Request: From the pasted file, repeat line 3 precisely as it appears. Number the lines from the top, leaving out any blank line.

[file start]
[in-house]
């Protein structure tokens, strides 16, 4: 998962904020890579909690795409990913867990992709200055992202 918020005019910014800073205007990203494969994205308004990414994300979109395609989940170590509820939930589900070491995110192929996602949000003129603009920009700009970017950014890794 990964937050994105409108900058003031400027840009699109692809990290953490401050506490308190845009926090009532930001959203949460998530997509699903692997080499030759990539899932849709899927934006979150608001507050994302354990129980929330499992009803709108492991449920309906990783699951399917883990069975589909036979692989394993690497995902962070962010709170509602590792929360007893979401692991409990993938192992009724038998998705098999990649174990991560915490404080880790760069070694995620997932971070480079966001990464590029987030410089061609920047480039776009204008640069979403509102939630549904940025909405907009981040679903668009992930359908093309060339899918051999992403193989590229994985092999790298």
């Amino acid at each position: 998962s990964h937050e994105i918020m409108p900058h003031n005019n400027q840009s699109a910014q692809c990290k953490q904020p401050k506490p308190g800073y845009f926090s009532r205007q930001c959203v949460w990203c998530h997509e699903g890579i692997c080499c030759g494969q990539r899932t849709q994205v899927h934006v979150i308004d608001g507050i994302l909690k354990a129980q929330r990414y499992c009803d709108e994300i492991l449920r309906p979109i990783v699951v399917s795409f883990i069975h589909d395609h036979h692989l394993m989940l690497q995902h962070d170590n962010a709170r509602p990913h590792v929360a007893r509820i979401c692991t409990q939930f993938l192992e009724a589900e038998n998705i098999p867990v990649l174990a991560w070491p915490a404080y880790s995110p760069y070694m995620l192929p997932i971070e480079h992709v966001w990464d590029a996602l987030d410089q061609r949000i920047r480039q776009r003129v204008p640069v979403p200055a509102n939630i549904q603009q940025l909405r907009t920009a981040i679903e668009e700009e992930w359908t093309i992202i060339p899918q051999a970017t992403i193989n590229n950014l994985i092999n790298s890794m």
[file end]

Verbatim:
């Amino acid at each position: 998962s990964h937050e994105i918020m409108p900058h003031n005019n400027q840009s699109a910014q692809c990290k953490q904020p401050k506490p308190g800073y845009f926090s009532r205007q930001c959203v949460w990203c998530h997509e699903g890579i692997c080499c030759g494969q990539r899932t849709q994205v899927h934006v979150i308004d608001g507050i994302l909690k354990a129980q929330r990414y499992c009803d709108e994300i492991l449920r309906p979109i990783v699951v399917s795409f883990i069975h589909d395609h036979h692989l394993m989940l690497q995902h962070d170590n962010a709170r509602p990913h590792v929360a007893r509820i979401c692991t409990q939930f993938l192992e009724a589900e038998n998705i098999p867990v990649l174990a991560w070491p915490a404080y880790s995110p760069y070694m995620l192929p997932i971070e480079h992709v966001w990464d590029a996602l987030d410089q061609r949000i920047r480039q776009r003129v204008p640069v979403p200055a509102n939630i549904q603009q940025l909405r907009t920009a981040i679903e668009e700009e992930w359908t093309i992202i060339p899918q051999a970017t992403i193989n590229n950014l994985i092999n790298s890794m």